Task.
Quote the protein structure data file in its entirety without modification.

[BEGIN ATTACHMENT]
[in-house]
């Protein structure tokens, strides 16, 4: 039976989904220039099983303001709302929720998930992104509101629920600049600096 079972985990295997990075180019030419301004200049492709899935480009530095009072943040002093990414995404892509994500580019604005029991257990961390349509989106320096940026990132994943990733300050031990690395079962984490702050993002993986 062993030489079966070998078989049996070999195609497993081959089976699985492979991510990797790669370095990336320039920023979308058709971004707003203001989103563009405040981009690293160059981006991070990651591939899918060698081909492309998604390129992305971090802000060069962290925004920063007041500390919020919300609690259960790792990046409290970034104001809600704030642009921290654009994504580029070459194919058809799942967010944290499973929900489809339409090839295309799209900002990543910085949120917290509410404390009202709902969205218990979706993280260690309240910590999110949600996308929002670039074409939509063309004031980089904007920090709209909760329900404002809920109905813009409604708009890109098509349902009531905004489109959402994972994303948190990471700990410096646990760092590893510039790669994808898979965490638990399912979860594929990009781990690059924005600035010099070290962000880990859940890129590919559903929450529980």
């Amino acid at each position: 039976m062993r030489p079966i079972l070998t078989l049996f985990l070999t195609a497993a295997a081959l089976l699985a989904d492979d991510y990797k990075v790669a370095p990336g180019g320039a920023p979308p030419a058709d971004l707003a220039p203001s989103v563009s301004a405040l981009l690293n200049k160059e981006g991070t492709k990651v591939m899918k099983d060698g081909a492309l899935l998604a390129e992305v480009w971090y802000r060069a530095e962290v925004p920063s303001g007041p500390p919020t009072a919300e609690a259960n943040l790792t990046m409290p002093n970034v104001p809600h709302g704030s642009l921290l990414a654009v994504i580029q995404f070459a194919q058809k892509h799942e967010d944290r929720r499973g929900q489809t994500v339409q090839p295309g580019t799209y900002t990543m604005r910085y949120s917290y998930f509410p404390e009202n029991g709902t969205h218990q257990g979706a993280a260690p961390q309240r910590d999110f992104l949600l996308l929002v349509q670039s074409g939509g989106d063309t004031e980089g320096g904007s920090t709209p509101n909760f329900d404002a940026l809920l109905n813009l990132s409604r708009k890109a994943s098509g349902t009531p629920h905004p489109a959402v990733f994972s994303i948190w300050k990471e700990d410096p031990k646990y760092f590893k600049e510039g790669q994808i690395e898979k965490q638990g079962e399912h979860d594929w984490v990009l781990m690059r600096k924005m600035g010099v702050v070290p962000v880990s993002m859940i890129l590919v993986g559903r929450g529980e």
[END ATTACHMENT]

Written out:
[in-house]
């Protein structure tokens, strides 16, 4: 039976989904220039099983303001709302929720998930992104509101629920600049600096 079972985990295997990075180019030419301004200049492709899935480009530095009072943040002093990414995404892509994500580019604005029991257990961390349509989106320096940026990132994943990733300050031990690395079962984490702050993002993986 062993030489079966070998078989049996070999195609497993081959089976699985492979991510990797790669370095990336320039920023979308058709971004707003203001989103563009405040981009690293160059981006991070990651591939899918060698081909492309998604390129992305971090802000060069962290925004920063007041500390919020919300609690259960790792990046409290970034104001809600704030642009921290654009994504580029070459194919058809799942967010944290499973929900489809339409090839295309799209900002990543910085949120917290509410404390009202709902969205218990979706993280260690309240910590999110949600996308929002670039074409939509063309004031980089904007920090709209909760329900404002809920109905813009409604708009890109098509349902009531905004489109959402994972994303948190990471700990410096646990760092590893510039790669994808898979965490638990399912979860594929990009781990690059924005600035010099070290962000880990859940890129590919559903929450529980």
């Amino acid at each position: 039976m062993r030489p079966i079972l070998t078989l049996f985990l070999t195609a497993a295997a081959l089976l699985a989904d492979d991510y990797k990075v790669a370095p990336g180019g320039a920023p979308p030419a058709d971004l707003a220039p203001s989103v563009s301004a405040l981009l690293n200049k160059e981006g991070t492709k990651v591939m899918k099983d060698g081909a492309l899935l998604a390129e992305v480009w971090y802000r060069a530095e962290v925004p920063s303001g007041p500390p919020t009072a919300e609690a259960n943040l790792t990046m409290p002093n970034v104001p809600h709302g704030s642009l921290l990414a654009v994504i580029q995404f070459a194919q058809k892509h799942e967010d944290r929720r499973g929900q489809t994500v339409q090839p295309g580019t799209y900002t990543m604005r910085y949120s917290y998930f509410p404390e009202n029991g709902t969205h218990q257990g979706a993280a260690p961390q309240r910590d999110f992104l949600l996308l929002v349509q670039s074409g939509g989106d063309t004031e980089g320096g904007s920090t709209p509101n909760f329900d404002a940026l809920l109905n813009l990132s409604r708009k890109a994943s098509g349902t009531p629920h905004p489109a959402v990733f994972s994303i948190w300050k990471e700990d410096p031990k646990y760092f590893k600049e510039g790669q994808i690395e898979k965490q638990g079962e399912h979860d594929w984490v990009l781990m690059r600096k924005m600035g010099v702050v070290p962000v880990s993002m859940i890129l590919v993986g559903r929450g529980e």